Abstract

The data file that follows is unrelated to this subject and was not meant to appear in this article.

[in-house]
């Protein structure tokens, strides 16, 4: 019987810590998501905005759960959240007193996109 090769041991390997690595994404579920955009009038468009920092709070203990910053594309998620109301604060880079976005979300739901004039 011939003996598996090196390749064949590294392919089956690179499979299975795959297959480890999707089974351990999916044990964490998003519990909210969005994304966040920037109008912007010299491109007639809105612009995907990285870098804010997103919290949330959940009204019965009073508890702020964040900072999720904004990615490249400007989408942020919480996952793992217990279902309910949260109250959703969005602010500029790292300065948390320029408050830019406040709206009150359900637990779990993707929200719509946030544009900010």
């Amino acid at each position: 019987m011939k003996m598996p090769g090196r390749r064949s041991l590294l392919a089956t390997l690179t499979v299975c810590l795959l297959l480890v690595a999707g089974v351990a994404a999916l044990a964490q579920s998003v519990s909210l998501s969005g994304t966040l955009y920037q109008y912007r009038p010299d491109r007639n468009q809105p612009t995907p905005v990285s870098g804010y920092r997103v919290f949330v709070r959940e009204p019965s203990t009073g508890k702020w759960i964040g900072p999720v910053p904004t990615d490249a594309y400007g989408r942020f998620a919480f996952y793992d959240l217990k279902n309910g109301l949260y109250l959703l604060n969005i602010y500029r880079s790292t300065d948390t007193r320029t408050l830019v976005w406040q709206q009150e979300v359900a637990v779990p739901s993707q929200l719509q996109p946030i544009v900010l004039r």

Thin layers rich in formerly molten spherules interpreted as distal ejecta from large impacts by extraterrestrial bodies have been found in 8 stratigraphic units deposited between ca. 2.63 Ga and 2.49 Ga and attributed to a minimum of 4 separate impacts. Here we report geochemical evidence of extraterrestrial material in the only one of these spherule layers where it has not been previously reported, the Kuruman spherule layer (KSL) in the Kuruman Iron Formation, a banded iron formation (BIF) in the Griqualand West Basin (South Africa). We identified the KSL in 3 drill cores separated by as much as ∼350 km and analyzed 2 core samples that have a mean Ir concentration of ∼12.9 ppb and nearly chondritic interelement ratios of platinum group elements Ir, Ru, Pt, and Rh. This suggests that the samples contain ∼1%–3% by mass extraterrestrial material even though the spherules are highly diluted by ambient sediment. Our geochemical data strongly support the correlation of the KSL with the Dales Gorge spherule layer (DGSL) in a penecontemporaneous BIF in the Hamersley Basin (Western Australia). The KSL and DGSL are close matches in terms of major and various trace element contents and the DGSL has a comparable Ir content of ∼11.5 ppb. Therefore it is very likely the KSL and DGSL are distal ejecta from a ca. 2.49 Ga impact by a single extraterrestrial object >10 km across. The lack of any significant changes in the stratigraphic succession in either basin also implies that large impacts alone are not sufficient to cause long-term changes in Earth’s surface environments.

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